But Sandisiwe Msomi, a 21-year-old Vega student from Durban, defied the norm. By saving R5 coins in a 10 litre water bottle, she managed to save a whopping R23 400 by the end of last year.
This is her story:
I started saving money mid-January last year. The idea came about after seeing my dad do this for so many years. There’s no specific reason why I chose to use coins, it’s just because I’ve seen my dad do it and I thought it was a really cool thing so I followed his example.
Initially, and throughout, I didn’t have a specific amount I wanted to save per month because I didn’t want to put any pressure on myself since I’m still a student. So, I’d try to at least put R75 a day in the bottle if I could.
I also had this method where I wouldn’t touch R20 notes. Throughout the year I’d tell myself that if I had a R20 note, I’d know I have to change it into R5 coins. Whenever I had to change the notes I’d visit my nearest supermarket and ask them to change it into coins for me.
What also helped is that whenever I was given money to purchase something and got a good deal for that item, I’d save the remaining change. For example, I was given R400 to buy jeans and when I went to H&M I got a really good deal on the jeans and got a better price than what I expected.
I kept the change and went to exchange it for R5 coins. Sometimes as a student it’s very easy to spend money on things you don’t need at all so I told myself that whenever I had money that I knew I’d spend on something pointless like takeaways or specials at Lovisa, I’d take that money and change it into R5 coins and increase my savings.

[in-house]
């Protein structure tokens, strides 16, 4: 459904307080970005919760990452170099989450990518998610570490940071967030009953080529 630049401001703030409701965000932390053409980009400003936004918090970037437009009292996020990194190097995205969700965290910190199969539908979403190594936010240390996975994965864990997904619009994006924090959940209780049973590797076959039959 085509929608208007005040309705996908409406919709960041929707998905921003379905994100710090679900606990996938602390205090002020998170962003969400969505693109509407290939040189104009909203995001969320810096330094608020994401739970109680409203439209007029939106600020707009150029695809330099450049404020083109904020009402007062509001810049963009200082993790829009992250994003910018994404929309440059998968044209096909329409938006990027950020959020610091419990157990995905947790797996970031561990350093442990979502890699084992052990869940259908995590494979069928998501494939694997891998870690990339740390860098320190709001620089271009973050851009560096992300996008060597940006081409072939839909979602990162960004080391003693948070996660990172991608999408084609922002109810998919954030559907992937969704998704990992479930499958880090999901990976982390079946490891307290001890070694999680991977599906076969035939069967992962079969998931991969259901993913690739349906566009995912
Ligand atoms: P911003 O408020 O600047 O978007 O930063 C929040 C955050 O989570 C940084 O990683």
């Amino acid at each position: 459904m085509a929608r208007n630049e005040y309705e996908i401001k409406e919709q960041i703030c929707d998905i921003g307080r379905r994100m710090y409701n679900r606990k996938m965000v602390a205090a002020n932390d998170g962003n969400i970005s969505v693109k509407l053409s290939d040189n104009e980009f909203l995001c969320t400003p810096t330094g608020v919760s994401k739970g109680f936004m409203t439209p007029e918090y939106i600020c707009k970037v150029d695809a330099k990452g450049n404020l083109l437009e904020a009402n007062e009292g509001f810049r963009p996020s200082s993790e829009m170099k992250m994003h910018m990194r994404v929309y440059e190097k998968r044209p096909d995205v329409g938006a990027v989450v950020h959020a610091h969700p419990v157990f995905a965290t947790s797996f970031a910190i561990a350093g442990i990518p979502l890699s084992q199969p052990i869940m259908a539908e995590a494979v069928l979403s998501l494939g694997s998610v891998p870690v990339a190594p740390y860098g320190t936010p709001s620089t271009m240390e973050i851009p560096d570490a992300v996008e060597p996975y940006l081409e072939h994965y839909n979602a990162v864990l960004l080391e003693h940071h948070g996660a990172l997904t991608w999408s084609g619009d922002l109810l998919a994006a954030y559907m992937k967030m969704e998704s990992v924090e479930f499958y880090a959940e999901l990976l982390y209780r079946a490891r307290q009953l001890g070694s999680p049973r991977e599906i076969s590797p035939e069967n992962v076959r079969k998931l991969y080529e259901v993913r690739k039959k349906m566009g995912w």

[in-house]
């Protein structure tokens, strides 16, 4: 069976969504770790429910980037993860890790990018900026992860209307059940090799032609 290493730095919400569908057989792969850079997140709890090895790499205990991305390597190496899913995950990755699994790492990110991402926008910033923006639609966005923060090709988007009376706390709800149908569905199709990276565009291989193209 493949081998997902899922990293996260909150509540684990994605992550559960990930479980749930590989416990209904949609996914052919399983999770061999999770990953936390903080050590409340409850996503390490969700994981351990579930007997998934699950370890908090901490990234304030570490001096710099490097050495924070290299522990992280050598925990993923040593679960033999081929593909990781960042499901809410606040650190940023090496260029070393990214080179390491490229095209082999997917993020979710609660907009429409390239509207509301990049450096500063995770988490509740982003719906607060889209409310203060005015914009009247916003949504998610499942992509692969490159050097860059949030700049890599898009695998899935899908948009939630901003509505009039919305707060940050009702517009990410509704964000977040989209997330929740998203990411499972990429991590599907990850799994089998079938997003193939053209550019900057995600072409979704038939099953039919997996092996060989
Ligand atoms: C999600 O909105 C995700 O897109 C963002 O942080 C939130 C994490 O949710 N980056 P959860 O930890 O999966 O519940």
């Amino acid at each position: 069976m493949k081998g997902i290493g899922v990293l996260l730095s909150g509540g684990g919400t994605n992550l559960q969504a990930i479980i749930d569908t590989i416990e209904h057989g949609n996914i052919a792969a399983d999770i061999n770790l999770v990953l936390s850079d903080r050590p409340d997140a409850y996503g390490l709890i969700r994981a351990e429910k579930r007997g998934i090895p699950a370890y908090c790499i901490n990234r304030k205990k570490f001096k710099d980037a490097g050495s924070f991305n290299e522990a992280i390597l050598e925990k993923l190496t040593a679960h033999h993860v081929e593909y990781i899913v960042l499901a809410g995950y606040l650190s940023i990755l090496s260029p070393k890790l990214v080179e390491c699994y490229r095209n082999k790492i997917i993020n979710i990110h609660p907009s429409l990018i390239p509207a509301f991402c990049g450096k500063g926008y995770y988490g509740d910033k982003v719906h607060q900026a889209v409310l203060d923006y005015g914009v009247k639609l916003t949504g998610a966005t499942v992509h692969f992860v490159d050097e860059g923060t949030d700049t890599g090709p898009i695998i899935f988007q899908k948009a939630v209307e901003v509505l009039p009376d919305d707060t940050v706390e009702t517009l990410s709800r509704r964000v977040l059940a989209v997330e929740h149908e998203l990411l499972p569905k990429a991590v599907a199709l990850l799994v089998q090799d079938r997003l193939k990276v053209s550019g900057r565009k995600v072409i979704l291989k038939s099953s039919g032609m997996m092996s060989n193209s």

On 2 June, which is my birthday, I received about R5 000 as a gift so I took a big portion of that money and saved it. I took about R1 500 and exchanged it for coins and put it into the bottle.
It requires a lot of discipline and the goal was to pay for my studies because I moved from UKZN to Vega and the fees at Vega are quite steep, so I just wanted to do something for my parents even if it’s just paying for my textbooks and things like that.
I resisted the temptation to spend the money by putting it away with my shoe boxes. I firmly believe that out of sight is out of mind, so I didn’t want to walk into the room and see the money. This year I plan on going even bigger.”
Sandisiwe shared her achievement on Twitter, inspiring many others to do the same this year.
“The amount of messages I’ve received on IG cause of the money ‘coin saving’ plan. I’m also not sure how I did it, but this money will help me with varsity fees (registration and textbooks)! it’s a ten litre bottle, and the total amount made me cry. I DID THAT,” she proudly wrote.
the amount of messages I’ve received on IG cause of the money “coin saving” plan. ?? I’m also not sure how I did it, but this money will help me with varsity fees (registration and textbooks)! ??— Sandi ?? (@__singila) January 2, 2020
it’s a ten litre bottle, and the total amount made me cry. I DID THAT!??♥? pic.twitter.com/rOqTrPLD48